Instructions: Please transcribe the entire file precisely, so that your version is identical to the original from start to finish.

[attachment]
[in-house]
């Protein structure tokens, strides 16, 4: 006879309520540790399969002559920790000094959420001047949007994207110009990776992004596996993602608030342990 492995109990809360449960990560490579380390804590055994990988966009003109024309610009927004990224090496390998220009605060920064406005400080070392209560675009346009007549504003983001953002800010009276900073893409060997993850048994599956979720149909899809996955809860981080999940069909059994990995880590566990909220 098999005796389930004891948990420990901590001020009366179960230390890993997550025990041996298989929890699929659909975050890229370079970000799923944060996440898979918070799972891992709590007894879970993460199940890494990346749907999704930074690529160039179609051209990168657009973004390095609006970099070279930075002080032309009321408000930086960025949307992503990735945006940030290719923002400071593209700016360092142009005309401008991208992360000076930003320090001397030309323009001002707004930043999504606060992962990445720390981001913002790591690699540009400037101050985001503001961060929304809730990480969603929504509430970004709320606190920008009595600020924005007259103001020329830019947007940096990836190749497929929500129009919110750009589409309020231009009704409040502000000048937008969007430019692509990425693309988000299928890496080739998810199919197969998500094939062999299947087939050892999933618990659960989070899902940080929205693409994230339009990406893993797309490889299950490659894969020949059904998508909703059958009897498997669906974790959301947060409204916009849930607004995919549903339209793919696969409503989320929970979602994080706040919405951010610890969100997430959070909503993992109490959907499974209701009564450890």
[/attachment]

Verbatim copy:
[in-house]
């Protein structure tokens, strides 16, 4: 006879309520540790399969002559920790000094959420001047949007994207110009990776992004596996993602608030342990 492995109990809360449960990560490579380390804590055994990988966009003109024309610009927004990224090496390998220009605060920064406005400080070392209560675009346009007549504003983001953002800010009276900073893409060997993850048994599956979720149909899809996955809860981080999940069909059994990995880590566990909220 098999005796389930004891948990420990901590001020009366179960230390890993997550025990041996298989929890699929659909975050890229370079970000799923944060996440898979918070799972891992709590007894879970993460199940890494990346749907999704930074690529160039179609051209990168657009973004390095609006970099070279930075002080032309009321408000930086960025949307992503990735945006940030290719923002400071593209700016360092142009005309401008991208992360000076930003320090001397030309323009001002707004930043999504606060992962990445720390981001913002790591690699540009400037101050985001503001961060929304809730990480969603929504509430970004709320606190920008009595600020924005007259103001020329830019947007940096990836190749497929929500129009919110750009589409309020231009009704409040502000000048937008969007430019692509990425693309988000299928890496080739998810199919197969998500094939062999299947087939050892999933618990659960989070899902940080929205693409994230339009990406893993797309490889299950490659894969020949059904998508909703059958009897498997669906974790959301947060409204916009849930607004995919549903339209793919696969409503989320929970979602994080706040919405951010610890969100997430959070909503993992109490959907499974209701009564450890």